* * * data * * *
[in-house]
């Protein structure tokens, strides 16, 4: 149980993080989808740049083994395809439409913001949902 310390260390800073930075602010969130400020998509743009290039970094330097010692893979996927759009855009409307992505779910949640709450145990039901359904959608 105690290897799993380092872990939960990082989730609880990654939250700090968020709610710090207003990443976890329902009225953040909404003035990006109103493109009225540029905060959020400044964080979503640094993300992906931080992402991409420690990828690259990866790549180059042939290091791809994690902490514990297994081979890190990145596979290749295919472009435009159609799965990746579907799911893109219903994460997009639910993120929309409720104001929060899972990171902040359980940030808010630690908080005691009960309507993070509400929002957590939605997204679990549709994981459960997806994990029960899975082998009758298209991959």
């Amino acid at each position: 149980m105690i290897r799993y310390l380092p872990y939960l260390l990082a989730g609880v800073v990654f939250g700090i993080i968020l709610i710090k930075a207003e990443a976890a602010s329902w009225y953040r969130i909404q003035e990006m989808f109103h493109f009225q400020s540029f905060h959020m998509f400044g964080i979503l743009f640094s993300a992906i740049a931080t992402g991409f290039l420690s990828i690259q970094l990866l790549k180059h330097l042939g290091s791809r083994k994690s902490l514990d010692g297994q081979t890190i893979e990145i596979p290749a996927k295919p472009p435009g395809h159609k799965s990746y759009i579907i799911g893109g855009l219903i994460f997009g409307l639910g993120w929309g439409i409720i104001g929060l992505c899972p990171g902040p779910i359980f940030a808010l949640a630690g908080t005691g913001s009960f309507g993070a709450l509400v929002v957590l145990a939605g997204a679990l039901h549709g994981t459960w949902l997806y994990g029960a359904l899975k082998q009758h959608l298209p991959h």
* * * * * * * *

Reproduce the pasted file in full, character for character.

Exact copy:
[in-house]
């Protein structure tokens, strides 16, 4: 149980993080989808740049083994395809439409913001949902 310390260390800073930075602010969130400020998509743009290039970094330097010692893979996927759009855009409307992505779910949640709450145990039901359904959608 105690290897799993380092872990939960990082989730609880990654939250700090968020709610710090207003990443976890329902009225953040909404003035990006109103493109009225540029905060959020400044964080979503640094993300992906931080992402991409420690990828690259990866790549180059042939290091791809994690902490514990297994081979890190990145596979290749295919472009435009159609799965990746579907799911893109219903994460997009639910993120929309409720104001929060899972990171902040359980940030808010630690908080005691009960309507993070509400929002957590939605997204679990549709994981459960997806994990029960899975082998009758298209991959």
């Amino acid at each position: 149980m105690i290897r799993y310390l380092p872990y939960l260390l990082a989730g609880v800073v990654f939250g700090i993080i968020l709610i710090k930075a207003e990443a976890a602010s329902w009225y953040r969130i909404q003035e990006m989808f109103h493109f009225q400020s540029f905060h959020m998509f400044g964080i979503l743009f640094s993300a992906i740049a931080t992402g991409f290039l420690s990828i690259q970094l990866l790549k180059h330097l042939g290091s791809r083994k994690s902490l514990d010692g297994q081979t890190i893979e990145i596979p290749a996927k295919p472009p435009g395809h159609k799965s990746y759009i579907i799911g893109g855009l219903i994460f997009g409307l639910g993120w929309g439409i409720i104001g929060l992505c899972p990171g902040p779910i359980f940030a808010l949640a630690g908080t005691g913001s009960f309507g993070a709450l509400v929002v957590l145990a939605g997204a679990l039901h549709g994981t459960w949902l997806y994990g029960a359904l899975k082998q009758h959608l298209p991959h």